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Ten Late Night News -

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(generated from captions) This program is captioned live. Tonight - in Singapore the young Australian on death row

pays tribute to his supporters. He's ready to die that he's had. and he's grateful for the support He's just an amazing young man. A Commission of inquiry recommends be charged with manslaughter. the so-called Dr Death over a senior appointment And the Treasurer's explanation leaves Labor demanding more answers. Isn't it a fact that Mr Gerard to the Reserve Bank Board should not have been appointed because of that tax scandal? and welcome to Ten's Late News. Hello. I'm Charmaine Dragun TV icon is making a comeback. Also tonight - why an Australian # Farewell Aunty Jack # # We know you'll be back # has made it clear First - the Singaporean PM trafficker Van Nguyen will go ahead. the execution of Australian drug And with time running out are begging the condemned man's lawyers physical contact. for his mother to be allowed their visits to Changi Prison As family and friends continue to farewell Van Nguyen, has arrived, one of his Australian lawyers to allow his mother angry over Singapore's refusal to give him one last hug. I'd be very angry don't permit that. if the Singapore authorities it's bad enough what's happening It's just inhumane to do it - without having physical contact but for our client to be executed is just beyond belief, frankly. with his mother and brother other Australian lawyer The 25-year-old's to say his goodbyes. is also heading to Singapore that has become a beautiful life I will feel that a life will be unnecessarily and wrongly snuffed out. over the execution, Australia remains divided was reportedly considering a ban although one union on Singapore Airlines. Singapore refuses to back away on drug trafficking. from its hardline stance some level of support in Australia, It's a position that has defending the country's right renegade politician Wilson Tuckey to determine its own laws. that a debate goes on I just find it amazing been resolved in Singapore. on an issue that's clearly want Van Nguyen charged in Australia The Greens in the Senate and then extradited back home. with conspiracy to import heroin, from a variety of sources We've got legal advice saying this is possible that the Government should pursue. and it's something the plan is not legally viable. The Government says now appears almost inevitable. Friday's execution an hour and 20 minutes with him I've just had an hour and a quarter, and and even humourous. of enjoyable, optimistic times He's ready to die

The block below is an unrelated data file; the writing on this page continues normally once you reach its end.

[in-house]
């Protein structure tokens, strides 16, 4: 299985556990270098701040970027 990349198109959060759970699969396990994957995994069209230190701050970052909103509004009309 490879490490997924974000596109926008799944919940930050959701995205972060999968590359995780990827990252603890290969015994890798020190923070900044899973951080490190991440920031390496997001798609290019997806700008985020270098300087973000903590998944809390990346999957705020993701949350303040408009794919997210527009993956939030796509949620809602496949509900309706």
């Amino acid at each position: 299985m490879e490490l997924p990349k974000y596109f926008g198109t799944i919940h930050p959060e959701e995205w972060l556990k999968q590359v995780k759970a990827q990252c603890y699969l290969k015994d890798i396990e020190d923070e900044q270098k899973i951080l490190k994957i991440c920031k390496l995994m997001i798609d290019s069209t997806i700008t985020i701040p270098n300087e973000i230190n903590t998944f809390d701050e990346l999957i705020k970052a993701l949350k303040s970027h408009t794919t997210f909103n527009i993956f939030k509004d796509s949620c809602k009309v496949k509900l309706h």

that he's had. and he's grateful for the support He's just an amazing young man. Ten News. In Singapore, Allan Raskall, the nation's capital More than 3,000 candles have lit up against the death penalty. in a silent protest is part of an international protest The 'Candles of Hope' vigil organised by Amnesty International. against corporal punishment,

for Van Nguyen and his family It was also a chance to show support before his execution. After two commissions of inquiry so-called Dr Death scandal the report into Queensland's has been handed down.

The Commissioner is recommending with manslaughter, the doctor be charged bureaucrats and he's also found senior

may be guilty of criminal misconduct. After months of hearings the sickness of Queensland Health, and 538 pages detailing Commissioner Davies recommended of manslaughter, assault, Dr Jayant Patel face charges and fraud. grievous bodily harm, negligence His report claimes the rogue surgeon

beyond his training repeatedly performed surgery with the deaths of 88 patients - and was associated 34 within one month. Patel fled to America in April. wants him back. Now the Queensland Premier I'd like him back here. I'd love to see him behind bars. Commissioner Davies also found bureaucrats that senior Queensland Health his deadly trade in Bundaberg. permitted Dr Death to ply to Federal Police Dr Darren Keating will be referred for providing false information. and Misconduct Commission. He's also been referred to the Crime should also be prosecuted The report found his boss Peter Leck ignoring complaints about Dr Patel. for official misconduct after and Wendy Edmond Past health ministers Gordon Nuttall all received scathing criticism was reprimanded and the Queensland Medical Board in Patel's application. for failing to detect lies who started it all, For the whistle-blowing nurse

the findings are a great relief.

Yes. It's been worth it. to have some vindication It's been worth it and I think to actually, to actually have worked. for something like this A team of Queensland police officers proceedings under way. is racing to get extradition Max Futcher, Ten News. and unborn IVF twins died in hospital A doctor whose wife at an inquest into the deaths. has started giving evidence died in John James Hospital 49-year-old radiologist Nancy Aun in Canberra in July 2002 the floor in a pool of blood. after she was found lying on by caesarean section but died. Her babies were delivered aneasthetist Colin Gillmore, Her husband, will prevent similar tragedies. hopes the inquest any other family I would like to attempt to spare

the pain, the devastation from going through the heartache, a very cherished mum-to-be, and tragedy of losing and precious child or children. and a very, very special Dr Aun was 34-weeks pregnant when she died. and resting at the hospital a crucial piece of evidence A denim jacket has become in Darwin. in the Falconio murder trial Bradley Murdoch wrapped the jacket Prosecutors say alleged killer

when disposing of the body. around the head of his victim he is a fastidious man. Bradley John Murdoch admits to extremes But he vehemently denies ever going didn't get into his car. to ensure Peter Falconio's blood